The servants brought out the fish course next.  Ernst was unusually silent.  The main course followed the fish.  Then the salad was followed by the cheese.  Afterward, the Graf stood, “The gentlemen shall retire to the smoking room, and the ladies may retire to the parlor for dessert.”

Ernst and his father led the men from the table.  Aksinya followed a servant and the ladies to the parlor.  The women spoke with Aksinya and that part of the evening was very pleasant to her.  After a while, the men returned to the parlor and the Graf led Ernst to Aksinya, “Countess, would you come to the ballroom.  I have promised my guests a dance, and I hoped you would dance with my son.”

Aksinya stood and took Ernst’s arm.  She was a little wobbly from the wine.  She glanced at him, “I would be pleased to dance.”

In the ballroom, the Graf made a motion toward the sting quartet, and they began to play a waltz.  Ernst clasped Aksinya’s hand and led her into the dance.  He didn’t say anything and didn’t look at Aksinya at first.  She asked him, “Are you embarrassed about your father’s comments at dinner?”

Ernst frowned, “Am I that obvious?”

She laughed, “Yes.”

“Do you understand his meaning?”

“Yes, I think I do.  This is why you brought me, isn’t it?  Your father sees me as a potential candidate for your bride.”

“Yes, it is that obvious?”

“It was that obvious from the beginning.”

“Yes… And what are your feelings?”

“Feelings have little to do with it.”

Ernst stopped cold, “Wha…what do you mean?”

Aksinya pursed her lips, “Everyone is staring.”

Ernst led off again, “Everyone is staring at you.”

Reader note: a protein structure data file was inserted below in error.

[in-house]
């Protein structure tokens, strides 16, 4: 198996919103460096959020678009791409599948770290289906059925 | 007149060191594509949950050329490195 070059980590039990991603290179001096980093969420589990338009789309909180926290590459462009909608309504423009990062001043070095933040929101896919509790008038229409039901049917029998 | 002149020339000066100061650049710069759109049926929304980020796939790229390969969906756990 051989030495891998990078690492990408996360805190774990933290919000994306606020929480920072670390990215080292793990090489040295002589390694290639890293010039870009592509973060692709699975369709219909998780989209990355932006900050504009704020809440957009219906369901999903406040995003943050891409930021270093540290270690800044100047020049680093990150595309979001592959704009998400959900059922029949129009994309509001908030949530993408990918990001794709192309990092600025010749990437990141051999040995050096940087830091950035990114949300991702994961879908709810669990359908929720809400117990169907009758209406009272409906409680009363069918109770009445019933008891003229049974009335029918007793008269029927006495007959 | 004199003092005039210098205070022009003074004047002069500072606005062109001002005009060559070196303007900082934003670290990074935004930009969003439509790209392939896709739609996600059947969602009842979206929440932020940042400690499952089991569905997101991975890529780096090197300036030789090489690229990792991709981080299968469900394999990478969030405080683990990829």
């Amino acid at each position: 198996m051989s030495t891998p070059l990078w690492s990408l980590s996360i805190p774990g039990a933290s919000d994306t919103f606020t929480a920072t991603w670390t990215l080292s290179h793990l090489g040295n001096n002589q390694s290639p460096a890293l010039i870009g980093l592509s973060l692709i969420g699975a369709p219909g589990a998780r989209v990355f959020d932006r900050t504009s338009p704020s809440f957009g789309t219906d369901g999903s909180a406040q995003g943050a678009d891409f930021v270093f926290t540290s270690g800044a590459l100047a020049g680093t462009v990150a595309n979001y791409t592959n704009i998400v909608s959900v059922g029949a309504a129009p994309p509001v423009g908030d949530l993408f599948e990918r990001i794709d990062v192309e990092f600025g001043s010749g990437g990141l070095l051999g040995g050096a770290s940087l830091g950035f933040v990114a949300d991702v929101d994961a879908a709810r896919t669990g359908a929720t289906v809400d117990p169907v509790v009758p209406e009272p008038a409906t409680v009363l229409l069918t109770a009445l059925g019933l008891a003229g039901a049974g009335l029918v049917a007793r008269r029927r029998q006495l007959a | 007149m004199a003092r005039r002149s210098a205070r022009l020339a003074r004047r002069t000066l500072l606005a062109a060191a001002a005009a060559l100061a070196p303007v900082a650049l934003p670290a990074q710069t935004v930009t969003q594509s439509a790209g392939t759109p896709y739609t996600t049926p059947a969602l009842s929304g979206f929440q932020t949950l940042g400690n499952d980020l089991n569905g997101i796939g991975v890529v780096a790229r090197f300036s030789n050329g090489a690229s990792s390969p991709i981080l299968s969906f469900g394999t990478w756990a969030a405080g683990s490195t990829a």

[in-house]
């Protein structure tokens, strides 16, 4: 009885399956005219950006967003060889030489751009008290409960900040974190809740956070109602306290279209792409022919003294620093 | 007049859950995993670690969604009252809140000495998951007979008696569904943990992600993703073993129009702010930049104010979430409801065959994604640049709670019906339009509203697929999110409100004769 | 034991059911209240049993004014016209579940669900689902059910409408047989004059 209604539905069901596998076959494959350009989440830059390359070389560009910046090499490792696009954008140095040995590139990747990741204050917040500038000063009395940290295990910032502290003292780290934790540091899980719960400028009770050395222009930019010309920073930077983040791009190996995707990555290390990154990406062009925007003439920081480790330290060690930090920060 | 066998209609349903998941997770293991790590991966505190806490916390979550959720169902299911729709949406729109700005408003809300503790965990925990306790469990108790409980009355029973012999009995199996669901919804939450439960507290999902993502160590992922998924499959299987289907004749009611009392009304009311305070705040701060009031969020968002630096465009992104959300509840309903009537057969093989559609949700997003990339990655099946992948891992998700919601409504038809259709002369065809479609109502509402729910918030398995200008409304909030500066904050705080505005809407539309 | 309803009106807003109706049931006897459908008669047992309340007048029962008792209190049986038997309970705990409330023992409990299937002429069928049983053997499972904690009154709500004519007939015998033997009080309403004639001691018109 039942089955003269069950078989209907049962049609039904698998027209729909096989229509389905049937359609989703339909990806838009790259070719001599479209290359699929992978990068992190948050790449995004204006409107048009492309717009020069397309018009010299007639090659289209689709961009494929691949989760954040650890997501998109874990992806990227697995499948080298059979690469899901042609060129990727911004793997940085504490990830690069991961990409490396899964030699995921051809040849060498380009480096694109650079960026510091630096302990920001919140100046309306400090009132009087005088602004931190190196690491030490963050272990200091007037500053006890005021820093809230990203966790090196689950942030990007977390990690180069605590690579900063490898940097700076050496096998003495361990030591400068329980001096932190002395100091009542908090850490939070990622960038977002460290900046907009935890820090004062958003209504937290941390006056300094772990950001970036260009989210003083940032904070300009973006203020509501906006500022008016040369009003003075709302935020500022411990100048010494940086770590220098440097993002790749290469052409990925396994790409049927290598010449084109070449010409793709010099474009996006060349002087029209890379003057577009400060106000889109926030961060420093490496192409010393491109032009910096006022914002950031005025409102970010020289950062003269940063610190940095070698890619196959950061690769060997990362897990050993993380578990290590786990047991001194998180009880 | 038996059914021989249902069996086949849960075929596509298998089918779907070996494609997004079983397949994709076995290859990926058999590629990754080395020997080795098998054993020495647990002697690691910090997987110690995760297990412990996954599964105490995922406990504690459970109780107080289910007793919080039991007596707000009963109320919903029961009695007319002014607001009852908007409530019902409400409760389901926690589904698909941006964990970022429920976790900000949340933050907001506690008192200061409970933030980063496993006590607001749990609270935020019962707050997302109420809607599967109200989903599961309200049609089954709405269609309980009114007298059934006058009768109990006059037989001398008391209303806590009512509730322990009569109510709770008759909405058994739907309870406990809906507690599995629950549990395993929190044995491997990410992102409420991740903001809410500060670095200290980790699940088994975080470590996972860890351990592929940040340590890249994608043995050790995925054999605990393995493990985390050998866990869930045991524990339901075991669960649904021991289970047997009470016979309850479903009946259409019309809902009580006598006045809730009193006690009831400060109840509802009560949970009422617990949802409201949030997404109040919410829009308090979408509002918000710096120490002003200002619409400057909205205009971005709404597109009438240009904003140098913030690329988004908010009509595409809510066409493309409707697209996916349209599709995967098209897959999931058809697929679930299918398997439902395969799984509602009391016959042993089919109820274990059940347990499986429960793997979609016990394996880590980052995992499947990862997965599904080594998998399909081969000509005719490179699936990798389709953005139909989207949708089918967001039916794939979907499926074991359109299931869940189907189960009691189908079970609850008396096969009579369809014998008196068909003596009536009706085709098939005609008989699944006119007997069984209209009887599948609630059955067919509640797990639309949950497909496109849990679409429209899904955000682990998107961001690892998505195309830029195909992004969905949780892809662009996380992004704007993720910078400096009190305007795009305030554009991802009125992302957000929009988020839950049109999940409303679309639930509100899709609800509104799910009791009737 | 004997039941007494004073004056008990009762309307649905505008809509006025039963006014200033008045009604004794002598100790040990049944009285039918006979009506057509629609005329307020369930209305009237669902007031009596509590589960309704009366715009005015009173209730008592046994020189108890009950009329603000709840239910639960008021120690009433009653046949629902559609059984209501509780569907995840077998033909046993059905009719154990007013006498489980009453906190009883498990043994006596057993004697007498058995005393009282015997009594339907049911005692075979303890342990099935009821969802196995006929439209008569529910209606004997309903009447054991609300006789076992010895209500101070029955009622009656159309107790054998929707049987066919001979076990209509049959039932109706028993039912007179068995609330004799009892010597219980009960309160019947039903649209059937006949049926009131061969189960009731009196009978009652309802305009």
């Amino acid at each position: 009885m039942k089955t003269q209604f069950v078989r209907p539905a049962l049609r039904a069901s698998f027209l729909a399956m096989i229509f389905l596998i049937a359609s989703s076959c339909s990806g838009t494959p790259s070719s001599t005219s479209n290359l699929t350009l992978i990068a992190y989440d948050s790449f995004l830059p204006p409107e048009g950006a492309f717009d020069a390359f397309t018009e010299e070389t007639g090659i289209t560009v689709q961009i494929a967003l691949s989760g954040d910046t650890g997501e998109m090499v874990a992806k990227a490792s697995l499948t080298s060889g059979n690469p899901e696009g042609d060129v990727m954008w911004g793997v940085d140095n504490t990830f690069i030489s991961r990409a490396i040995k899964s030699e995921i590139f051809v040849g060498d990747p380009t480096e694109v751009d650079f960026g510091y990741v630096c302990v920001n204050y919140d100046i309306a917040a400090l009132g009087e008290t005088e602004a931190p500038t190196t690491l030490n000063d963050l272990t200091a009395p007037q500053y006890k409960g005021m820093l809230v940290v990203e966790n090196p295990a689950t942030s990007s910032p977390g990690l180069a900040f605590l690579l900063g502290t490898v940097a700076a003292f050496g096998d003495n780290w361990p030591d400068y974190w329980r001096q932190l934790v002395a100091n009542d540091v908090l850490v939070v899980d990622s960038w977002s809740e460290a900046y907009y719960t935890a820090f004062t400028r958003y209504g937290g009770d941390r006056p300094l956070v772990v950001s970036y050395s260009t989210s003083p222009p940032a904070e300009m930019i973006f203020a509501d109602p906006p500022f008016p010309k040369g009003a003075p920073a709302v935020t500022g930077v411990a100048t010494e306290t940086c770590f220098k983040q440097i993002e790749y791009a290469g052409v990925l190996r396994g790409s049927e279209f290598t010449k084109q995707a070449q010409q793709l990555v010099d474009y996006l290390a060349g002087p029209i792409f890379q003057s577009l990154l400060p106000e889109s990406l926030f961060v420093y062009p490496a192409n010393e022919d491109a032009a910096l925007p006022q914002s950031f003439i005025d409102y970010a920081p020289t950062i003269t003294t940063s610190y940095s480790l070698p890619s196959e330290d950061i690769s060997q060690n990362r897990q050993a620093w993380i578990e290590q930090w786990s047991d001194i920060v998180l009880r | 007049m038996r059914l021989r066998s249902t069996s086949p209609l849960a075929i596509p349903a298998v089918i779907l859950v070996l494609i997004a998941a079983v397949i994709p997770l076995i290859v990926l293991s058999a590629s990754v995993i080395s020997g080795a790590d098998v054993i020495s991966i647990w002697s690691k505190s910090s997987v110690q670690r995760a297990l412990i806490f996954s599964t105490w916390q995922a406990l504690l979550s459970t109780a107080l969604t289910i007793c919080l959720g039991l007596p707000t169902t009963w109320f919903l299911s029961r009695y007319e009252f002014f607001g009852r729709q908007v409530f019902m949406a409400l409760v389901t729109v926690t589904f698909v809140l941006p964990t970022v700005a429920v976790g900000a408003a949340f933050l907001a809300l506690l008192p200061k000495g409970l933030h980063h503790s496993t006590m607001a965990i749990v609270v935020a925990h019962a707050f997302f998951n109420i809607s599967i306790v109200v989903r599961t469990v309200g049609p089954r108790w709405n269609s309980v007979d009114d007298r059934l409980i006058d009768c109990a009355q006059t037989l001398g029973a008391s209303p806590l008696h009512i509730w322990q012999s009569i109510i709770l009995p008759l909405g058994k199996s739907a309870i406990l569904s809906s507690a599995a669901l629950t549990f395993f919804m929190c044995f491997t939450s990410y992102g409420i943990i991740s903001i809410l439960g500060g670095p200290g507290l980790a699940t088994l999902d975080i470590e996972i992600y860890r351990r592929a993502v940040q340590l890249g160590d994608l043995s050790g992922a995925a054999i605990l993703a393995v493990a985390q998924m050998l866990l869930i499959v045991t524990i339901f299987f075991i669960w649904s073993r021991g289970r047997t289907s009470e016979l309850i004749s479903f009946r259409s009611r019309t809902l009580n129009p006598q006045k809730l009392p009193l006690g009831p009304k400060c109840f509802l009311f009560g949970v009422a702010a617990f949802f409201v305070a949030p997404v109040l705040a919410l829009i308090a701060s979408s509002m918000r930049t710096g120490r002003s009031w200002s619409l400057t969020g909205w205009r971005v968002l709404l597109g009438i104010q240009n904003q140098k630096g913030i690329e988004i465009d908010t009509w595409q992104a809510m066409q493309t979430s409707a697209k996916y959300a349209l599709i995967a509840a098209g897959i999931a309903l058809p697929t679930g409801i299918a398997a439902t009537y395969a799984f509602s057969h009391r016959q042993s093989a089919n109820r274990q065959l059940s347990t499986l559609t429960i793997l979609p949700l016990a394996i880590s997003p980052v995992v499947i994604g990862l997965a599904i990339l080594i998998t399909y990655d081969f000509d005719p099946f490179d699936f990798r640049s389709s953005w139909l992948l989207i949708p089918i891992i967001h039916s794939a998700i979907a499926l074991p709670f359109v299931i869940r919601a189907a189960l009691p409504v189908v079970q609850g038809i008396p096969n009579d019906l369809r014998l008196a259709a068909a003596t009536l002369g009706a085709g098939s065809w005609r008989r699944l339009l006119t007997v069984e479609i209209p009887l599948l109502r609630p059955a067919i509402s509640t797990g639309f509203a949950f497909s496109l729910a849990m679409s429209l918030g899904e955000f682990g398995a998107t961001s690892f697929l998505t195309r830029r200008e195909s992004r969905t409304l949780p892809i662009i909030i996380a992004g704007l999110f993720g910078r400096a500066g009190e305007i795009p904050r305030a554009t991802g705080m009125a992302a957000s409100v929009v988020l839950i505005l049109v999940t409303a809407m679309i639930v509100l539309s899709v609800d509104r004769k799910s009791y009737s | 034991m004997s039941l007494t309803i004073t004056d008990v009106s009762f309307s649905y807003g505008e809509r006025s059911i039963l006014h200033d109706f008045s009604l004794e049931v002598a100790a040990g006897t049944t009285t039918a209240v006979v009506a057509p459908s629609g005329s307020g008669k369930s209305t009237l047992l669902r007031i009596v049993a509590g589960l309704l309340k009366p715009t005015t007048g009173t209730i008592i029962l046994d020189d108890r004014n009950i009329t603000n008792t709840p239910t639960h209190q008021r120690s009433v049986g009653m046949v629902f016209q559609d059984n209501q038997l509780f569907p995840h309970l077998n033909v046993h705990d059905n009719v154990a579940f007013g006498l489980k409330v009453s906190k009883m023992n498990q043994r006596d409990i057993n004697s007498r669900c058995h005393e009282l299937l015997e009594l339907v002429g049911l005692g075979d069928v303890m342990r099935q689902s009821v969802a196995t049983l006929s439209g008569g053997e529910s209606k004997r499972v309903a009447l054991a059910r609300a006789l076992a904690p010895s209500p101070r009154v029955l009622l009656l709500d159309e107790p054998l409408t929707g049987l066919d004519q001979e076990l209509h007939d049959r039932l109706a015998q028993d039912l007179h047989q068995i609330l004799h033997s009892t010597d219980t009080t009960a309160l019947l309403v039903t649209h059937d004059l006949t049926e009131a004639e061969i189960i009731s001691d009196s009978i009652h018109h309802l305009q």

“At me?”

“You are absolutely gorgeous in that dress.  If you didn’t wish to be stared at, you shouldn’t wear such beautiful clothing.  Didn’t you realize?”

Aksinya tossed her head, “Natalya chose my dress.  I leave such things to her.  If you wished perfection in decorum and dress you should be interested in her.”

“But I am not interested in her.  I am interested only in you.”

“Only because of what I am…”

Ernst pulled her a little closer, “This is not the place to speak about such things.”


“Come, we will converse in private.”

Aksinya pressed her lips together again, “Not without my chaperone.”
Ah, now we know the point of the visit.  Perhaps Aksinya understood from the beginning.  This whole event was staged for her benefit.  Perhaps she didn't get it until now when it was made obvious to her.  Perhaps she did understand.  In any case, this is the release that then leads to the next tension--what will Ernst say to her.  The reader also anticipates this--the conversation will obviously be about marriage.  We shall see...
The following is a question asked by one of my readers. I'm going to address this over time: I am awaiting for you to write a detailed installment on identifying, and targeting your audience, or, multi-layered story, for various CS Lewis did. JustTake care, and keep up the writing; I am enjoying it, and learning a lot.

I'll repeat my published novel websites so you can see more examples:, and the individual novel websites:,,,, thefoxshonor, aseasonofhonor.